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What To Do When You Feel Shame?

What To Do When You Feel Shame?

We are humans.

And, by nature, humans are not perfect.

Humans make mistakes.

We do things that we wish we didn’t.

This goes for every human.  No exceptions.

We get stuck in certain patterns of being and doing that we can’t seem to find the way out of.

Like with our drinking.

We can feel helpless.

And powerless once we start drinking.

We feel shameful about not being able to stop and about who we are.

We compare ourselves to others who seem to have no problem with stopping.

Our shame makes us feel like we are bad humans.

It makes us feel diminished and unworthy.

Hanging on to the shame does not allow us to embrace our humanness and make the necessary changes to move forward.

Shame leads to more of the same.

A continued pattern of drinking.

How do we break the shame?

With acceptance of it and with self compassion.

We can choose to accept that we are a human that has learned and practiced over-drinking.

And we can bring in self compassion for our trained behavior.

Embracing self compassion moves us into a place of peace.

We make peace with what is.

Full acceptance and self compassion open us up to move into taking action.

Making a change that enhances the new script of our brain.

Your journey to cutting back may need to start with a hefty dose of self compassion.

In love and health,

Sherry

Sherry Price, PharmD, MBA, BCPS, APh

As an accomplished pharmacist, business owner, wife and mother, I used wine as the way to relax at night and to cope with the day’s stress.  When drinking that first glass of wine, I immediately felt relief and began to relax.  My anxiety level came down.  And the day seemed better.

But, I started to desire more wine to achieve the same effect.

One glass became 2……then 3……then more…..on most days.  And then daily.

The mornings became unpleasant and my sleep was not restful.  I gained weight and made poor food choices when I drank.  I tried to cut back over and over; only to white knuckle it for a few days until I gave in and started right back up again.  I still desired it.   It seemed impossible to cut back.  My willpower didn’t last.  And I craved the relief and pleasure the wine brought.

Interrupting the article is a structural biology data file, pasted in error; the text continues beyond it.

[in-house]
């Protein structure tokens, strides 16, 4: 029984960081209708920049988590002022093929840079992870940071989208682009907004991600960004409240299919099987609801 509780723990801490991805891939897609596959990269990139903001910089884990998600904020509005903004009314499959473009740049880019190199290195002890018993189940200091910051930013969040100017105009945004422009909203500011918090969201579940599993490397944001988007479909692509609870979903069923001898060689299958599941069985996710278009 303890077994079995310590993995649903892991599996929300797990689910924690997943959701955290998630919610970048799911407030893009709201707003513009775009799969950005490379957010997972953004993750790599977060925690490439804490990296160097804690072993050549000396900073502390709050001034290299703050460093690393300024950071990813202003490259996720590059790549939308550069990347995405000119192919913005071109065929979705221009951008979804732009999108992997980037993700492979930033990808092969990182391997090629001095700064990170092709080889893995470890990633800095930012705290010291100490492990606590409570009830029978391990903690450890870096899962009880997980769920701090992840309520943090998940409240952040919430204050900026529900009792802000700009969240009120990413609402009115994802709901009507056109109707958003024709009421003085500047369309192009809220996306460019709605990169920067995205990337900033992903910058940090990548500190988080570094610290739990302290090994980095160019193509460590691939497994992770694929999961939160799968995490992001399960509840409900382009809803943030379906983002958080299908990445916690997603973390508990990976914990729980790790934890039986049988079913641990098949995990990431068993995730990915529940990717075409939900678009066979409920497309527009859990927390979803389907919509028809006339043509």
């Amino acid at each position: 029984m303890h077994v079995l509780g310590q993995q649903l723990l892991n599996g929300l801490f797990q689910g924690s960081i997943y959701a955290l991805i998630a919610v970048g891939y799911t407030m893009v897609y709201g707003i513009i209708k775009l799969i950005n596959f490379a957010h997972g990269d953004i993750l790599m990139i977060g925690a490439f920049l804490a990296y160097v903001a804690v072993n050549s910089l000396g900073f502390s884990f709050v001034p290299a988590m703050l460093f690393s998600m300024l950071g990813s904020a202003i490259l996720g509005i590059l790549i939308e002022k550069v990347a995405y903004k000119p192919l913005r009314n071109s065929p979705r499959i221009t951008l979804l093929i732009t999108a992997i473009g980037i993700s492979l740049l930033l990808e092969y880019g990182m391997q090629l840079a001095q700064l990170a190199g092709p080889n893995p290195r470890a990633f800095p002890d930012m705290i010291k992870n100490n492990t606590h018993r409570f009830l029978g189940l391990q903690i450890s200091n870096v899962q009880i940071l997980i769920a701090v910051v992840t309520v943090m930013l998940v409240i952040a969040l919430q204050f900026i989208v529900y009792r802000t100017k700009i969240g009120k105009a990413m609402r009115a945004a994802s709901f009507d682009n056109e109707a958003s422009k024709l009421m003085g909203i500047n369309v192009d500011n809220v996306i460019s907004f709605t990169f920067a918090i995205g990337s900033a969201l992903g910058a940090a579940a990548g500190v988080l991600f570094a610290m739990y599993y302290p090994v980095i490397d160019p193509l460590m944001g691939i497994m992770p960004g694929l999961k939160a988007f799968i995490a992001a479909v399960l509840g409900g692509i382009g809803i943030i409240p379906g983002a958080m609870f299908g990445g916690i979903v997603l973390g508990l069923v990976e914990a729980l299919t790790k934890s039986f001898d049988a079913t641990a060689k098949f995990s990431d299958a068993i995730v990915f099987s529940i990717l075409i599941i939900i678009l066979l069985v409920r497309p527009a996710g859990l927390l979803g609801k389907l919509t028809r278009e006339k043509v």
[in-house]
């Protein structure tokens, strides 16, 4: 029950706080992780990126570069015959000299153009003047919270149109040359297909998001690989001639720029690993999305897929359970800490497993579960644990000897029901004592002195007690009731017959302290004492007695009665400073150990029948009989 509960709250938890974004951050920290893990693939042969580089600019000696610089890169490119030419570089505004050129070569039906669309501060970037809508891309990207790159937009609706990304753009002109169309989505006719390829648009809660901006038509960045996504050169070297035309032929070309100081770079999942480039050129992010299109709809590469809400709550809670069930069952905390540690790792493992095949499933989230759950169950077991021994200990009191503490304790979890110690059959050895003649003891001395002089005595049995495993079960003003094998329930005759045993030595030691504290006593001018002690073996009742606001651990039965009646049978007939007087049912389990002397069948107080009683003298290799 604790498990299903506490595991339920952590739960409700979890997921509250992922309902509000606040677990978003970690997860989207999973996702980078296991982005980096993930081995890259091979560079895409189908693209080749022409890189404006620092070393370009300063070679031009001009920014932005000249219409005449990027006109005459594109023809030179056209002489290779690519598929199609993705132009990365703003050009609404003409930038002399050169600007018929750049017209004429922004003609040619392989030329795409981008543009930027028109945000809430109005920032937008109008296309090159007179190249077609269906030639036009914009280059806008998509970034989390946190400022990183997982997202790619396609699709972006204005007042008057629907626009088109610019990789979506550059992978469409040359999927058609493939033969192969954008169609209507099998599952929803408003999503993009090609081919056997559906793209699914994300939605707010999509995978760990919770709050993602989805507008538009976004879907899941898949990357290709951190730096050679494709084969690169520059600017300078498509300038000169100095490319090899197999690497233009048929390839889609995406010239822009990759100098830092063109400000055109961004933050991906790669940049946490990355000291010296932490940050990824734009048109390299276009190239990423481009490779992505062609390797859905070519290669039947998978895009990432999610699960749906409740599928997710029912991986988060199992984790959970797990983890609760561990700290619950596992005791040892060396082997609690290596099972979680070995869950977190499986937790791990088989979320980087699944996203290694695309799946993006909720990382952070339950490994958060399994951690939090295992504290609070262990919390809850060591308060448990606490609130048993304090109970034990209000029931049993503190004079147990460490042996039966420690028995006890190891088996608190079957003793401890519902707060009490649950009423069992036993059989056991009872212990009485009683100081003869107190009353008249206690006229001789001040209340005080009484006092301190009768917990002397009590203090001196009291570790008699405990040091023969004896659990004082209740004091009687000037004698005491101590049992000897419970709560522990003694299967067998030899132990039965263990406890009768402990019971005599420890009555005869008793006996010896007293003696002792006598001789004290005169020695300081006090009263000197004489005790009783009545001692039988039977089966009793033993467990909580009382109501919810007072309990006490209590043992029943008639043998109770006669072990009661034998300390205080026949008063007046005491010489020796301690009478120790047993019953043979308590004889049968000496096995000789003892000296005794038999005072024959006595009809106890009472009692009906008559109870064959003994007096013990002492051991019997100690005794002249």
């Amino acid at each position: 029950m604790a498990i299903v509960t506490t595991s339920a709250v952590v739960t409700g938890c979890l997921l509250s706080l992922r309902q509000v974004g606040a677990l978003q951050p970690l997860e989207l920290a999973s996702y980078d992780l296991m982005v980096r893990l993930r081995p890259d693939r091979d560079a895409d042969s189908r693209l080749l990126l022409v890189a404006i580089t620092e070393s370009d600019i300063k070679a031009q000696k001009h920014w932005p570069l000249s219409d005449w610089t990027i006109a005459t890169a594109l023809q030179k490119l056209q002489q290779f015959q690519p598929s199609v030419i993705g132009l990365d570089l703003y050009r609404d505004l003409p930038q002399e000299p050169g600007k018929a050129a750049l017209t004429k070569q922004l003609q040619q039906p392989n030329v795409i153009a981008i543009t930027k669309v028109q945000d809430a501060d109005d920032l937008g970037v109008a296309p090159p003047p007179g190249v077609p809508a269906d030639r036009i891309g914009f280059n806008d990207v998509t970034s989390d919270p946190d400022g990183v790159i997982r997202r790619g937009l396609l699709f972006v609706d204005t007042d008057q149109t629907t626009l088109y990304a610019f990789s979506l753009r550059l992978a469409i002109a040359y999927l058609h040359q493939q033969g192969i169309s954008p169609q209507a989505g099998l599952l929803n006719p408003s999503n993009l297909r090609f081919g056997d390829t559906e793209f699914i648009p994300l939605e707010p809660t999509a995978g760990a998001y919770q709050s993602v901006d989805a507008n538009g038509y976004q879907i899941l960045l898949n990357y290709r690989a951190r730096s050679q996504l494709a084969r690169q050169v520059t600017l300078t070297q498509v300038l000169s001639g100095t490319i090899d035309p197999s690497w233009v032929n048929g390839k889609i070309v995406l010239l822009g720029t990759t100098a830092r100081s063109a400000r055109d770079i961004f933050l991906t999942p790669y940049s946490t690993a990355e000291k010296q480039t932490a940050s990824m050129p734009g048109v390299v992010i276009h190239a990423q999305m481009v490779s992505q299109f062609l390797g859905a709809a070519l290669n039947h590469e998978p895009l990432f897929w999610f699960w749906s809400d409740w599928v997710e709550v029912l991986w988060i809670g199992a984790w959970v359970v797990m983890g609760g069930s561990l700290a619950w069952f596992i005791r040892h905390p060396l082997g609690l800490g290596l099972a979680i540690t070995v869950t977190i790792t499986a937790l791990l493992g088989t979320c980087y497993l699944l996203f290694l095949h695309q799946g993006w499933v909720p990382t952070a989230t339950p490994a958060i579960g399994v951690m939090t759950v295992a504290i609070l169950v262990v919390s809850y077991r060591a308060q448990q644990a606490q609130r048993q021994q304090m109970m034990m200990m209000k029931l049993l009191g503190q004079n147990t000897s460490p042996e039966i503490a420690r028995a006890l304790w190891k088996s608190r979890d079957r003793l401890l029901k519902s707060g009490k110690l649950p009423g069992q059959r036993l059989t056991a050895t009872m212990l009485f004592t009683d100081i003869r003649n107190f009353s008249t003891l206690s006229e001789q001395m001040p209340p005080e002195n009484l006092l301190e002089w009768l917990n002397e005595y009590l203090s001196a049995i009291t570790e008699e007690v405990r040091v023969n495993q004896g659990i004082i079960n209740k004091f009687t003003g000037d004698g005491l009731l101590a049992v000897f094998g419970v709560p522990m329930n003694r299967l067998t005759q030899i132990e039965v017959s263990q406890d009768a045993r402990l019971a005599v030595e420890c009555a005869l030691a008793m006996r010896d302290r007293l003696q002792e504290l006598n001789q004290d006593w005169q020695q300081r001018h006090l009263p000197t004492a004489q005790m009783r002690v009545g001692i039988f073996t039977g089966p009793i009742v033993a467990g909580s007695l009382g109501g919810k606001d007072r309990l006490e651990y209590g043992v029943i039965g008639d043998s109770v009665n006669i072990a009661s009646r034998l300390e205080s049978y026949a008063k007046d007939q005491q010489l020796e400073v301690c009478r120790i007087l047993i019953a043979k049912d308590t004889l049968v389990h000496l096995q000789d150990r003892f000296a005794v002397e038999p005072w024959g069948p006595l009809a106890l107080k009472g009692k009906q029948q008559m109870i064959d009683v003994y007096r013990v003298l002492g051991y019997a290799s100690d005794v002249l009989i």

All of the programs I knew about focused on an all-or-nothing approach.  Abstinence programs.  Treatment centers.  Meetings.  Declaring a problem.  Sponsors.  That wasn’t for me.

I didn’t want to stop drinking.  I just wanted to be a normal drinker.  And to not think about drinking so darn much. 

I needed a solution.  With my pharmacy training, I understood the biology and how the brain works, the neurotransmitters involved, and how the wiring of the brain occurs.   I desperately wanted to figure this out.  Through my life coach training and additional courses, I have created tools where I blend the science and the behavioral application to cut back on drinking permanently.

By Suzanne Soliman

Dr. Suzanne Soliman earned her PharmD from the University of Illinois at Chicago in 2004. She then completed a residency in primary care with an emphasis on education at Midwestern University Chicago College of Pharmacy and a teaching fellowship at the University of Illinois at Chicago College of Medicine. Suzy worked as a clinical pharmacist, a medical science liaison and national field team educator prior to becoming an Assistant Dean of Academic Affairs at the University of Illinois at Chicago College of Pharmacy. She most recently was an Associate Dean at Touro College of Pharmacy New York and an independent pharmacy owner.

Suzy has 75 publications and has presented at numerous national meetings. She is a Rufus A. Lyman
award recipient which is granted for the best manuscript published in the American Journal of Pharmacy Education. Suzy has served as a medical expert on a number of pharmacy issues and has been a reviewer for Annals of Pharmacotherapy and Currents in Pharmacy Teaching and Learning. She has been quoted in “Crain”, “Chicago Business Magazine” and “Time Out Chicago”. Currently, she is the Chief Academic Officer for the Accreditation Council for Medical Affairs (ACMA). Her areas of interest are assessment and development of medical affairs professionals.

Suzy loves spending time with her husband and children, cooking, baking and eating!! She recently
started working out and is addicted to the “barre”. For years, she struggled between work/life balance and the support from the Pharmacist Moms Group has really helped her. Ultimately finding that balance is something she works on each day. She tries to live by one of her favorite quotes by Rumi: “Live life as if everything is rigged in your favor”